It's also important to be sure the event your company is sponsoring is going to reach your target audience before investing. "We look for sponsorships where we can provide value-added content and thought leadership materials that can help educate our target audience," Foster said. "It is much more valuable than simply placing a logo on a bunch of signage. We want to be remembered.
"We also find that some associations and events do a better job than others to increase the visibility of the sponsorship, so we take that into consideration to make sure we get the most out of the investment. And most importantly, we need the event to provide valuable content that keeps the right attendees coming back year over year.
"It's important to make sure that you have established goals for your sponsorship and to look for creative ways to promote your sponsorship on your own in a way that ties to what the event or association is doing to support it. The more visibility you can get, the more results you will see."
Andrew Nuss, Marketing Manager of The Strawhecker Group, a management consulting company focused on the merchant acquiring sector of the payments industry, agrees that it' s important to do your research before becoming a sponsor.
"TSG looks at what provides the best bang for our buck," he said. "We compare the visibility of different options with the various price points to determine which will get the most ' impressions' with individuals and serve as a means to reach new potential clients." According to Nuss, it's not always about being in front of the biggest audience; it's about the quality of that audience.
"When companies consider sponsorships, they must be aware of the potential reach with each opportunity," he said. "If event X has 500 attendees while event Y has 5,000, which will provide the most exposure? Generally Y, but what if the 500 attendees at event X are high-level decision makers compared to Y? All the variables need to be analyzed to make sure your company is seen in the right light by the right people.
"Over time TSG has certainly learned what resonates and what doesn't with our target audience. A good measurement is based on how many inquiries or meetings we garner following a marketing push via a sponsorship. Sponsoring undoubtedly increases associate event experience by providing an extra tool to make potential clients aware of who TSG is and how we can help our clients."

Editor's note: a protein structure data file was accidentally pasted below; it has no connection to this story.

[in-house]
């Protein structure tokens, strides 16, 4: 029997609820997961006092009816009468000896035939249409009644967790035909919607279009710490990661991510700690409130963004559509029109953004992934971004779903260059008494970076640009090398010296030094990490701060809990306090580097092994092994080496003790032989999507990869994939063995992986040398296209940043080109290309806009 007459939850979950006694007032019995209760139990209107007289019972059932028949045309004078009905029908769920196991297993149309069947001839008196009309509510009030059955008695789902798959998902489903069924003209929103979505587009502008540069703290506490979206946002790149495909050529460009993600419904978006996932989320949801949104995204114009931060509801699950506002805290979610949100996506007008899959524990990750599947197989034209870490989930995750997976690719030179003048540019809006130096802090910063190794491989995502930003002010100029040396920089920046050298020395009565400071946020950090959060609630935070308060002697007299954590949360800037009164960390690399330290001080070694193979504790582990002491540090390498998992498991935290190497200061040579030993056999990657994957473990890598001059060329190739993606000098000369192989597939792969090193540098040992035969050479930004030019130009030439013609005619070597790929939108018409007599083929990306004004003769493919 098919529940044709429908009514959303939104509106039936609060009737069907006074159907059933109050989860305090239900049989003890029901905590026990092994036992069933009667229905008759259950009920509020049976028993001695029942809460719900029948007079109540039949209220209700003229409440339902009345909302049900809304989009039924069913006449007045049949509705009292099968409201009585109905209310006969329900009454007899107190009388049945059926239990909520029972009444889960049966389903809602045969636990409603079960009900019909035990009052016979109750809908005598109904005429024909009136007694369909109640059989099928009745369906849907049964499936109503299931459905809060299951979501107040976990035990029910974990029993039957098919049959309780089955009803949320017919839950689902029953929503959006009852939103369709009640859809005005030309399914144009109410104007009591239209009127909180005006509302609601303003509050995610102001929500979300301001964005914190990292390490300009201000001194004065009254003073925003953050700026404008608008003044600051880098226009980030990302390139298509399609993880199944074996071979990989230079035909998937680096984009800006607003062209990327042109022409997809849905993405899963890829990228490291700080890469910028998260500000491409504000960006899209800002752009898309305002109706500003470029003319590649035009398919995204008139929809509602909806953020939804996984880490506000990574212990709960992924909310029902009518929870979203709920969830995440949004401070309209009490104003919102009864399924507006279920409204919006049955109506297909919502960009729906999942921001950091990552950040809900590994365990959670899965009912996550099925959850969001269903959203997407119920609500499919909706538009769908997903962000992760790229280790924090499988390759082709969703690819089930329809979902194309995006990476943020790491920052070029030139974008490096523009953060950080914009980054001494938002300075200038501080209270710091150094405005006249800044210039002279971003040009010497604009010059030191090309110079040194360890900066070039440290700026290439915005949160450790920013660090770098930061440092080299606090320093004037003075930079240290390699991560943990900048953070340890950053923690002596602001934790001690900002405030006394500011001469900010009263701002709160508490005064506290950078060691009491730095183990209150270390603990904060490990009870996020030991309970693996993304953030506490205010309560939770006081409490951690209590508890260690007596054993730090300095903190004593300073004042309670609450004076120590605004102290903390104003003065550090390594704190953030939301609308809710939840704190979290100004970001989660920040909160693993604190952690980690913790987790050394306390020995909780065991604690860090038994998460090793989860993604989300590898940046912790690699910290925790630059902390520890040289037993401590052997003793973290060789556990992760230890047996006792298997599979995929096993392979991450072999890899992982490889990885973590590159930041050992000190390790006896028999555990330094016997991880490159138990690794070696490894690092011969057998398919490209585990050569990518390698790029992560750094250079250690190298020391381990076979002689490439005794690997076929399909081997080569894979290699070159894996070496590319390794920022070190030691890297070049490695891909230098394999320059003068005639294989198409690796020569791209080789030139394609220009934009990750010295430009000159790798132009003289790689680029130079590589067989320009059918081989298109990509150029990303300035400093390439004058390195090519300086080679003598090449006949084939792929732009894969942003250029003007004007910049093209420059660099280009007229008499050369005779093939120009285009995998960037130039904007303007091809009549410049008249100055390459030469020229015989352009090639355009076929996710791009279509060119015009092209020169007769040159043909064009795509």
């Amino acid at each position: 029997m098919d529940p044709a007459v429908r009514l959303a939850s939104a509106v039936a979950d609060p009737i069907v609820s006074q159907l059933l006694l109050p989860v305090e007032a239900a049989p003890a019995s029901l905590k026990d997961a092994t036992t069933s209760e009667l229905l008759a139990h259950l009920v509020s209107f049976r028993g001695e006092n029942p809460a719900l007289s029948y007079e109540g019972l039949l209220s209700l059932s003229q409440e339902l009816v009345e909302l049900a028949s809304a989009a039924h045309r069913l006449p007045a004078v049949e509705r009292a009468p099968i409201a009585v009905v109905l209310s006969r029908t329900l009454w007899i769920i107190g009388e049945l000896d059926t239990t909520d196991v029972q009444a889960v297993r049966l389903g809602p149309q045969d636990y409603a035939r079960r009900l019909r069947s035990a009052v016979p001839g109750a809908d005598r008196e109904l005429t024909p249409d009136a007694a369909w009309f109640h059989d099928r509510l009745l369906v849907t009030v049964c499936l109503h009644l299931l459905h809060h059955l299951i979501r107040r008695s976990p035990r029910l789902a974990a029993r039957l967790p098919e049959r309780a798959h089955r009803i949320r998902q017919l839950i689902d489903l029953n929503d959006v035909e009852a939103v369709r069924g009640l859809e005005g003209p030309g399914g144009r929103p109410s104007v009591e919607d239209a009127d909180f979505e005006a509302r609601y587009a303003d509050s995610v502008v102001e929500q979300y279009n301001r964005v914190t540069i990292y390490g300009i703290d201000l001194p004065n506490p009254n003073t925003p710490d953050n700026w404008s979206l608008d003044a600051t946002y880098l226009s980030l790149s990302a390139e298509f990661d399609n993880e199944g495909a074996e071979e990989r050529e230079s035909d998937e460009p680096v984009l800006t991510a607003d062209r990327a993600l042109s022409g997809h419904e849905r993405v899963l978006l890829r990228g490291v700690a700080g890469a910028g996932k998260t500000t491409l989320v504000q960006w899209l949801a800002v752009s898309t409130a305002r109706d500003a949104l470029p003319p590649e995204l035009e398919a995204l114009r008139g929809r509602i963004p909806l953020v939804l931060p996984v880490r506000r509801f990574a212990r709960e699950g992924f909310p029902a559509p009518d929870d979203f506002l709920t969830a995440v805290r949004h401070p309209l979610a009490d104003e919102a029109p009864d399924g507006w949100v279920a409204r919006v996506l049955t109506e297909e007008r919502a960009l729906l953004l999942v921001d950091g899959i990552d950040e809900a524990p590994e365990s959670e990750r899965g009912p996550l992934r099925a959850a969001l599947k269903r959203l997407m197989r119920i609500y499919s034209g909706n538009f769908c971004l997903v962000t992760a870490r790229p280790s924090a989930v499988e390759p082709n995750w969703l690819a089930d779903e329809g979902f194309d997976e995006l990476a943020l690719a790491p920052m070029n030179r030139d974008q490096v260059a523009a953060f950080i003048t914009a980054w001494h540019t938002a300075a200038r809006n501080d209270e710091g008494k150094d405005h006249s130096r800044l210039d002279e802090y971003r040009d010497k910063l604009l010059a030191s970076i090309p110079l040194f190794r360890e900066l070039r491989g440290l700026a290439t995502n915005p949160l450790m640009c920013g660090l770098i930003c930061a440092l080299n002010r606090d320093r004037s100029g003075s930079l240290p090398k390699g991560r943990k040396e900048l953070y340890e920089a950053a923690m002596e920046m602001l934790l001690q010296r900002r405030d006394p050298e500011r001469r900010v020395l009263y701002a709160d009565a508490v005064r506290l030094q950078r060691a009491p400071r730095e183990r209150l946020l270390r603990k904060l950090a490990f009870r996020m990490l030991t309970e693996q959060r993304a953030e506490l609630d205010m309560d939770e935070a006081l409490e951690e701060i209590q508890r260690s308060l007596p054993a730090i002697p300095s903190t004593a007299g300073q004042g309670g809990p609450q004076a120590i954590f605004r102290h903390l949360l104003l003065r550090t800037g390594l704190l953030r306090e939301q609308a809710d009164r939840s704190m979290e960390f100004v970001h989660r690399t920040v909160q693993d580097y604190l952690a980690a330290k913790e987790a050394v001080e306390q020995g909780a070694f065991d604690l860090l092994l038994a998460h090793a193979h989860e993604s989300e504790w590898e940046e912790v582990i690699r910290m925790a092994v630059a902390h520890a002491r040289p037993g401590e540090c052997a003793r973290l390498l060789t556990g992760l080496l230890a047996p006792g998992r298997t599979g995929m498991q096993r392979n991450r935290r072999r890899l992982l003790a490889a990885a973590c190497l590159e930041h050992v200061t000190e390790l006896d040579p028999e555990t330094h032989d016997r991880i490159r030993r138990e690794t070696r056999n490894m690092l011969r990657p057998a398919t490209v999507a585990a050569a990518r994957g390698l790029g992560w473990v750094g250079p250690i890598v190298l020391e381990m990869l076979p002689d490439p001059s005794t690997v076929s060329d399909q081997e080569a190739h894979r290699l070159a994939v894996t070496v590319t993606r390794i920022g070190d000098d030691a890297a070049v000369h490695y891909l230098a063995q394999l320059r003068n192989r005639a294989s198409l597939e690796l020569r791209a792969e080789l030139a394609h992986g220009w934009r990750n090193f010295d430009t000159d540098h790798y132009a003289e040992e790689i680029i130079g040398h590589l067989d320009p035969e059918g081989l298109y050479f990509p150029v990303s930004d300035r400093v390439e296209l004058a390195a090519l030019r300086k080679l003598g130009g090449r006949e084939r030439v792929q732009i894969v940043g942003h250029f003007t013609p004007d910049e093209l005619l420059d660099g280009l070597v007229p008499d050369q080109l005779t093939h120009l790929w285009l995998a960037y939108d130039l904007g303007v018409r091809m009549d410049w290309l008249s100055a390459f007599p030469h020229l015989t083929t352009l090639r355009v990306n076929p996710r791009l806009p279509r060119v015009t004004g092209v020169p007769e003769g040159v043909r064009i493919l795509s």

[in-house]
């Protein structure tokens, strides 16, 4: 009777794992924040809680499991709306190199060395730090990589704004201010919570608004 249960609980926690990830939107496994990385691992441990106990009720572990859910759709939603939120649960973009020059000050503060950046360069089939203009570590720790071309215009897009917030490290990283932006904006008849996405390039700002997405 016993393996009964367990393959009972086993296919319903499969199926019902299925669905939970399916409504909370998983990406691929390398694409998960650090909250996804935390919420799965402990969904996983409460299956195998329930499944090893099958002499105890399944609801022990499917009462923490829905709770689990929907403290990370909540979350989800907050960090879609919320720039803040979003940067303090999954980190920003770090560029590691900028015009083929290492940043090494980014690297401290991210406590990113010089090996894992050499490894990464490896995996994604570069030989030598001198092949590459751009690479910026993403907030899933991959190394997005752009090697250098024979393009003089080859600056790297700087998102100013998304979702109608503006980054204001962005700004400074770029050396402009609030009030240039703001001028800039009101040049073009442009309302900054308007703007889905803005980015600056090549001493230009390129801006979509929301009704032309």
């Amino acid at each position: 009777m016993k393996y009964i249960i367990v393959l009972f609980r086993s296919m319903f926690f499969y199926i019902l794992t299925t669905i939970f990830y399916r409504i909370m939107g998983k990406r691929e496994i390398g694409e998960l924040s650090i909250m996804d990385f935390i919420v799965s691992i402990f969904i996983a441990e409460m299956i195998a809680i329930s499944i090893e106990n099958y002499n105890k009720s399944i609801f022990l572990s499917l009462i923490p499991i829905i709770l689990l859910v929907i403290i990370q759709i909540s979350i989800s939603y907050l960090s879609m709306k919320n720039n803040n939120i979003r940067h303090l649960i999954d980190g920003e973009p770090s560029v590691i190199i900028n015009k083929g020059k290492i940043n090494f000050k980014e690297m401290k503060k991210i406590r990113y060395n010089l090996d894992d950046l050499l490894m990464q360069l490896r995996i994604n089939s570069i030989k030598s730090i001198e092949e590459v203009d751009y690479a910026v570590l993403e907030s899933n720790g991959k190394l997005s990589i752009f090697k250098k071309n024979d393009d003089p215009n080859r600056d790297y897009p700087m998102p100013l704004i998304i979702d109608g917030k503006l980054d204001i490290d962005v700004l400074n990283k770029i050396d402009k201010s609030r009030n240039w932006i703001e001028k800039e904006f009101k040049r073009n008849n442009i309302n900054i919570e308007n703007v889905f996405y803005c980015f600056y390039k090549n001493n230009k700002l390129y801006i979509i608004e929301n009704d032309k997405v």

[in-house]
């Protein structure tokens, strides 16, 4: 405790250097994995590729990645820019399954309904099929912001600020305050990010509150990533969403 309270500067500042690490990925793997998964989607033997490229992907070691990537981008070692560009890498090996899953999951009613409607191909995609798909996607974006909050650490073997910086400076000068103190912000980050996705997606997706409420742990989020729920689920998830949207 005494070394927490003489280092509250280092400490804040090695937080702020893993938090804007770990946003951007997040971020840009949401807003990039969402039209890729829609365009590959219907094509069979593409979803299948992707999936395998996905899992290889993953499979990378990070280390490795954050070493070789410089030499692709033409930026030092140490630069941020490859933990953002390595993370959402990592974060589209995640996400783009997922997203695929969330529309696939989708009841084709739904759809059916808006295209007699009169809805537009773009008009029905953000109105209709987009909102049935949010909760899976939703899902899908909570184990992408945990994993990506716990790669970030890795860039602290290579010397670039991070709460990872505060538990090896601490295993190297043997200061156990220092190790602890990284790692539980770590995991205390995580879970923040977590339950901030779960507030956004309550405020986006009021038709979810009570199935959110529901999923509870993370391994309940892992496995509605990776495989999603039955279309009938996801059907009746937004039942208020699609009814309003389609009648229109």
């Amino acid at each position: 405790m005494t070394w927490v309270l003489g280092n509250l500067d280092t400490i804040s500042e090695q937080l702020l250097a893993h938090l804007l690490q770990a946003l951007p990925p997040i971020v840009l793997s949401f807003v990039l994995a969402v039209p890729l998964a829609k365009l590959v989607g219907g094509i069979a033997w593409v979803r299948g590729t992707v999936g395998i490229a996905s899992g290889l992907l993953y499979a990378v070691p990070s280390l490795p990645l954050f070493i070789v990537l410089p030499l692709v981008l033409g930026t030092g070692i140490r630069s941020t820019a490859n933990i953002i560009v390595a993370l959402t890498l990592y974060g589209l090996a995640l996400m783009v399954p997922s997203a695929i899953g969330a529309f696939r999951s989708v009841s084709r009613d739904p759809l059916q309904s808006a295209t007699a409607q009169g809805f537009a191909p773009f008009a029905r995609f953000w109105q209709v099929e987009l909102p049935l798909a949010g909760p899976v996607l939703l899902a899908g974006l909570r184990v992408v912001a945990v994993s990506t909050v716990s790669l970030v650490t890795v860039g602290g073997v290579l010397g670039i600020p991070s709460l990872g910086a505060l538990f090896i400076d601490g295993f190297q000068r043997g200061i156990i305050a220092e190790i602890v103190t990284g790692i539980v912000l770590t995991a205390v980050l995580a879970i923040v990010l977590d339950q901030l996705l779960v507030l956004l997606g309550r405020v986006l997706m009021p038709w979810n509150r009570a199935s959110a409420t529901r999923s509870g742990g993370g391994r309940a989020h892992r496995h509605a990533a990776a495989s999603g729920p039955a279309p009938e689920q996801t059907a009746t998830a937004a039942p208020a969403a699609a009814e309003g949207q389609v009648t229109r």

Nuss also pointed out that part of the onus for helping companies make good sponsorship choices is on event organizers, who need to be clear about what is being offered and what potential results sponsors can expect. "Event organizers must make all of the advantages clear to potential sponsors because oftentimes it is difficult to determine what a company is really getting for their money," Nuss said.
Mark Dunn is founder of Field Guide Enterprises LLC, a consulting company for the merchant bankcard industry, and serves on the board of the Midwest Acquirers Association show. He said sponsorships offer benefits to a company that go above and beyond just renting booth space.
"Sponsors have their company's name put front and center," Dunn noted. "At the Midwest Acquirers Association show we highlight our sponsor' s company logo and name on our website and on signage at the show. In the exhibit hall we project their logo on the upper wall.
Our sponsors get the best placement on the exhibit hall floor, and the top sponsors get booth space, not just table-top display space, giving them the ability to make a greater creative statement about their products, services and relationships. For a company eager to deliver a message, this is ideal." Most experts agree: success in sponsorship depends on exposure. Naturally, a company will do better by taking advantage of opportunities that put their offerings in front of the highest number of qualified buyers. Once a company has vetted an event' s audience and made the commitment to become a sponsor, it pays to be showcased where the traffic is highest in the most visible manner possible.